Cycle speedway

Ranked #4 on the list Best Cycling Discipline of All Time

6.80
Based on 5 votes

About Cycle speedway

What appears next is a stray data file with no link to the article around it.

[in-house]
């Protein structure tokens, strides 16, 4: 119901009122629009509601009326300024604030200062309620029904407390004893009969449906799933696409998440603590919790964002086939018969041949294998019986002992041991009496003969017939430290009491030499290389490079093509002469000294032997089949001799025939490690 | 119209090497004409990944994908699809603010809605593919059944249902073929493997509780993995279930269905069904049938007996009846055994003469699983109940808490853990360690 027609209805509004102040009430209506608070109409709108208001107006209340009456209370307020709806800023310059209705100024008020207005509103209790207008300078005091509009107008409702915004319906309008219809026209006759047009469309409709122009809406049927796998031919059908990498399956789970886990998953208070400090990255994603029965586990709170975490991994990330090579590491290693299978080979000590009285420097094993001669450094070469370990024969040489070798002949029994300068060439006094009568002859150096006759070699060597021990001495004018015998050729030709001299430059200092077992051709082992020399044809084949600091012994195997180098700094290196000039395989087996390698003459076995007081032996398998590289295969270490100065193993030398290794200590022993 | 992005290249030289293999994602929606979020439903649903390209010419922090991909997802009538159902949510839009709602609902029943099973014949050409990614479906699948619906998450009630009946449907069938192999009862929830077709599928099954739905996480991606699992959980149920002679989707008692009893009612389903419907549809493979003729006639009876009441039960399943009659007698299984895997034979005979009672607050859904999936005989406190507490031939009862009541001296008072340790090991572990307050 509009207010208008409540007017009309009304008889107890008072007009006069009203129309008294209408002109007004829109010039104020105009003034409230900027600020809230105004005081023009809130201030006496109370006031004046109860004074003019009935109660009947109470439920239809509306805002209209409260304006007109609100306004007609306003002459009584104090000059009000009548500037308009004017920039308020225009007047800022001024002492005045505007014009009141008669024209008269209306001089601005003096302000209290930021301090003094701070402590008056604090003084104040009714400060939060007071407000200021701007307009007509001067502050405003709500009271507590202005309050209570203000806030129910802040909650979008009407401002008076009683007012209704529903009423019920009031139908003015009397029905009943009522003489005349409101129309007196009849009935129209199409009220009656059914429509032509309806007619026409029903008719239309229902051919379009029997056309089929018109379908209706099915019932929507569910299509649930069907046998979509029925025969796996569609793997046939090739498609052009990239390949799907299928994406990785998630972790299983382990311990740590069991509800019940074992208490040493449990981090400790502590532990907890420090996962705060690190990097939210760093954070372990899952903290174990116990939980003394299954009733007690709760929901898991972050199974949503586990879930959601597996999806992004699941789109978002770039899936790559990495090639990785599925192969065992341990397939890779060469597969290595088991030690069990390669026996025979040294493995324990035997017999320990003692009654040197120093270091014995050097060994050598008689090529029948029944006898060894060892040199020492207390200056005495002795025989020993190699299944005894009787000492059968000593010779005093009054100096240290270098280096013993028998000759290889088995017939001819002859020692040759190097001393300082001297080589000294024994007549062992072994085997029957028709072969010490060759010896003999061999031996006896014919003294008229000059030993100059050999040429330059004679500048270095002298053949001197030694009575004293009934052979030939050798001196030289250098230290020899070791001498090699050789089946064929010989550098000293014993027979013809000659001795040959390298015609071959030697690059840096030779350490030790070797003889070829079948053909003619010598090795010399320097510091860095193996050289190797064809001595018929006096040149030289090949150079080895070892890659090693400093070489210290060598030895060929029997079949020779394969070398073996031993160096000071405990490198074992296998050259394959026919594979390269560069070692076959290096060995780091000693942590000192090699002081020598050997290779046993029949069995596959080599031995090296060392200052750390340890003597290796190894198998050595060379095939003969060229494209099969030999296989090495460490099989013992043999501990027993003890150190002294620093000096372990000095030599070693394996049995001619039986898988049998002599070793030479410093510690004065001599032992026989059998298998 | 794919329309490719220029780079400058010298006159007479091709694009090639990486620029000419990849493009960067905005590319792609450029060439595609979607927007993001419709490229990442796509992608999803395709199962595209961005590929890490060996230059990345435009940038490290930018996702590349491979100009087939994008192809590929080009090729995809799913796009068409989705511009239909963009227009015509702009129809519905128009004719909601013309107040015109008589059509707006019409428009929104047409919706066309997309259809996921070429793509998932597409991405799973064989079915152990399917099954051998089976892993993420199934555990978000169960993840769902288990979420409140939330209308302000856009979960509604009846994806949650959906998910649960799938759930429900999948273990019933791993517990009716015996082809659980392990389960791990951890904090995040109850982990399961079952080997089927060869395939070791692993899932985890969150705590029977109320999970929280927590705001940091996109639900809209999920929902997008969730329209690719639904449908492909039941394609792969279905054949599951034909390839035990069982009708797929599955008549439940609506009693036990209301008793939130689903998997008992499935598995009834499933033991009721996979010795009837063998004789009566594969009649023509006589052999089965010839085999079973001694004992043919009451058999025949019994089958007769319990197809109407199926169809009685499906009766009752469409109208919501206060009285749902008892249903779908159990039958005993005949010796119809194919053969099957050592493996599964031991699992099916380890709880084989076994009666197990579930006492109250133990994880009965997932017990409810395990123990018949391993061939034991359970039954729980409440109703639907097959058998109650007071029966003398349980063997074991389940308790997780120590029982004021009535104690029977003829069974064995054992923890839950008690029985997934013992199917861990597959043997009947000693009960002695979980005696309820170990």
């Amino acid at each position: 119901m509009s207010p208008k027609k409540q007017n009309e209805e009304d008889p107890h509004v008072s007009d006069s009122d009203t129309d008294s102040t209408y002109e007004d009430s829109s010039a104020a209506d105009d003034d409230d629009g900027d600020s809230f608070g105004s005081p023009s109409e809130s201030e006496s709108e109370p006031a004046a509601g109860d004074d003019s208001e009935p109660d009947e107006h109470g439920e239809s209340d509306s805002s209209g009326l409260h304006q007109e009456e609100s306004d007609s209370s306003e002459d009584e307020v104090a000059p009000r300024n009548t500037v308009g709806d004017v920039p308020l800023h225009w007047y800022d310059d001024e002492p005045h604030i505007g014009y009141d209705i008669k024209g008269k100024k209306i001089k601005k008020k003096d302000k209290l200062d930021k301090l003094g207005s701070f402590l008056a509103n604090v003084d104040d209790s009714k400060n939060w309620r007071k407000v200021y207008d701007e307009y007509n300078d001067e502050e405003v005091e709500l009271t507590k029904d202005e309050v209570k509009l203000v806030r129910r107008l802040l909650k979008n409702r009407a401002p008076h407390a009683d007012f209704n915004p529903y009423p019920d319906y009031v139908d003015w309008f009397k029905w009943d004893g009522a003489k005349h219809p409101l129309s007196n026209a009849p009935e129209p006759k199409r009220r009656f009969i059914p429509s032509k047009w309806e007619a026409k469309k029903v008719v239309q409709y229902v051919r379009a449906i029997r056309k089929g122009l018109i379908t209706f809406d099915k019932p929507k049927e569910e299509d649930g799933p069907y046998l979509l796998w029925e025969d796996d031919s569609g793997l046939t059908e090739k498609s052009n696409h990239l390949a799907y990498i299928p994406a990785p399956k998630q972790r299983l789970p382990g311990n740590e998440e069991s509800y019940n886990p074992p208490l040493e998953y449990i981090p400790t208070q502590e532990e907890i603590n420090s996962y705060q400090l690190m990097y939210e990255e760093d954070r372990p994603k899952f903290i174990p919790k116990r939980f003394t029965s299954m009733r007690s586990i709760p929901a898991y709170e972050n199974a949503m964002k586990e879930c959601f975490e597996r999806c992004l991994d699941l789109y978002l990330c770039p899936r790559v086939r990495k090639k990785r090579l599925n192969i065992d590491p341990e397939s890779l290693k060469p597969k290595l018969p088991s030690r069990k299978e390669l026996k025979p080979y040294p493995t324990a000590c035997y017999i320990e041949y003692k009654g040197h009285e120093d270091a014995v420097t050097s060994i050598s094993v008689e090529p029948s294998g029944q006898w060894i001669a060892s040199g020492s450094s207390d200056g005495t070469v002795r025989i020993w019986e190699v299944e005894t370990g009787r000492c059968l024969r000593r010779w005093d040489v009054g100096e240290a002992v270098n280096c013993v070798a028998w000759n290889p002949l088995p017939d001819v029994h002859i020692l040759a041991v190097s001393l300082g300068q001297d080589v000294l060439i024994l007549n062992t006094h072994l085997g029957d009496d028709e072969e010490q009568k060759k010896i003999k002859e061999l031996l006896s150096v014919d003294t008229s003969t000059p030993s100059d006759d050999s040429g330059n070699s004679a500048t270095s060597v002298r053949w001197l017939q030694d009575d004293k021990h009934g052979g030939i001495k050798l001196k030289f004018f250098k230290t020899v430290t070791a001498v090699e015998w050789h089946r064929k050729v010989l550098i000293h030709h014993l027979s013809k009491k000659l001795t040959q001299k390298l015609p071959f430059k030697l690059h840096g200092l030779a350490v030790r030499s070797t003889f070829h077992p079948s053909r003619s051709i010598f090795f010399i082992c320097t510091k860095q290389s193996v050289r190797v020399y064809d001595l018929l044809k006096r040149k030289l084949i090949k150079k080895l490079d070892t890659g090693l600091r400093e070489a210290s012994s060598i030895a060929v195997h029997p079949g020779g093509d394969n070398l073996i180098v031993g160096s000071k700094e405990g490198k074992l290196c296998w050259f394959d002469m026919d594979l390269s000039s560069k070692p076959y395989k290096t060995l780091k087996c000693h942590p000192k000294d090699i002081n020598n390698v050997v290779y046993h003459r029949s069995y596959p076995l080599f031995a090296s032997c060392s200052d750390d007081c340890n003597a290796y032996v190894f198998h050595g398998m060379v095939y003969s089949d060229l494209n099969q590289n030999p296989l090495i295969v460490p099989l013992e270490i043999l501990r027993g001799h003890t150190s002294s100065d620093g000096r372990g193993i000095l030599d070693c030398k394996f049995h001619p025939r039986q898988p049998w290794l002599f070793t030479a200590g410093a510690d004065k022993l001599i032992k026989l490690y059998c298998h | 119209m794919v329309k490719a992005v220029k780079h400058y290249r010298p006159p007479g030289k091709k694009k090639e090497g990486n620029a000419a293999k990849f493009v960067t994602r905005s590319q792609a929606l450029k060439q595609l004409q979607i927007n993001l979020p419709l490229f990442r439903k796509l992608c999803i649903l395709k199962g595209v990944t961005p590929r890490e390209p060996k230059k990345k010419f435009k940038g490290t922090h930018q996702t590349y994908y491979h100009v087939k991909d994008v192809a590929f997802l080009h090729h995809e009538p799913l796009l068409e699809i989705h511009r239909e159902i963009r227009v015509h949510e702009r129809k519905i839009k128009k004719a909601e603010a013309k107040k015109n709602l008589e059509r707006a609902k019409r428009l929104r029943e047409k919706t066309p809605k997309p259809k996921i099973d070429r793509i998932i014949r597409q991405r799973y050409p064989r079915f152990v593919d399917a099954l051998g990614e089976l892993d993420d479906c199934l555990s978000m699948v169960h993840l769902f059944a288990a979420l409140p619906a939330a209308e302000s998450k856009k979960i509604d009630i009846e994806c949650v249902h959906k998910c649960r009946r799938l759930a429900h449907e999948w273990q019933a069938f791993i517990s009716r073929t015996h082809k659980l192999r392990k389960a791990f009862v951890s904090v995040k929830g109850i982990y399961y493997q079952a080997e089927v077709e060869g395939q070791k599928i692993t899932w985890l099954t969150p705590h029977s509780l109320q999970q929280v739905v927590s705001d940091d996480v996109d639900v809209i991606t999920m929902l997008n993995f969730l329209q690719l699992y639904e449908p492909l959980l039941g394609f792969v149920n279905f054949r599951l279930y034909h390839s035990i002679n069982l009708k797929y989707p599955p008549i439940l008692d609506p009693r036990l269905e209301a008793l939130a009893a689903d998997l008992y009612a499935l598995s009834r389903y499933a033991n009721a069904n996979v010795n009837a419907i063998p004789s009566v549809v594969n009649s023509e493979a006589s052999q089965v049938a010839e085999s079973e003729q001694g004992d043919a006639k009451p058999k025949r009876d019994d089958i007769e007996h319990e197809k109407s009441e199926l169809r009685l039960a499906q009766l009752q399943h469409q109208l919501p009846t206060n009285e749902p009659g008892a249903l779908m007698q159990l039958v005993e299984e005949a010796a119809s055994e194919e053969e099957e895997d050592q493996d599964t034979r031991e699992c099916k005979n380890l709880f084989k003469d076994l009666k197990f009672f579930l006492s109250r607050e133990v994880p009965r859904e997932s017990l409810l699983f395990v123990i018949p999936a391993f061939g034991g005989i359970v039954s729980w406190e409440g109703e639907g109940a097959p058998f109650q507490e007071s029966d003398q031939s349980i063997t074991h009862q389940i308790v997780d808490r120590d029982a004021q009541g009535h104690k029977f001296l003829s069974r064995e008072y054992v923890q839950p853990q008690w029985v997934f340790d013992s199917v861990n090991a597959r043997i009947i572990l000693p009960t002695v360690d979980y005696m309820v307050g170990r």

Cycle speedway is a form of bicycle racing on short oval dirt tracks, usually outdoors, occasionally indoors, typically 70-90 metres long. Like motorcycle speedway, riders use machines without brakes or multiple gears but, unlike motor speedway, the object is not to slide bikes round the turns. The origins of cycle speedway are obscure. It existed by the 1920s but appears to have taken off in the wreckage of post-war cities in Britain. With tracks cleared through the rubble, on bikes not otherwise roadworthy, and under the influence of motorcycle speedway, cycle speedway grew haphazardly as a way for young people to enjoy themselves in cities. London, with most bomb sites, led in organising races, in 1945. There were more than 200 clubs in East London by 1950, with more than 20 in Walthamstow alone. The sport spread across the country. The Birmingham league had 22 teams in its first season. Coventry, Leicester, Wolverhampton and Cradley Heath followed. Intercity matches began in 1946. They were hampered by inconsistent rules, a problem resolved with the formation in 1950 of the National Amateur Cycle Speedway Association (NACSA). Consistent rules opened the way to national

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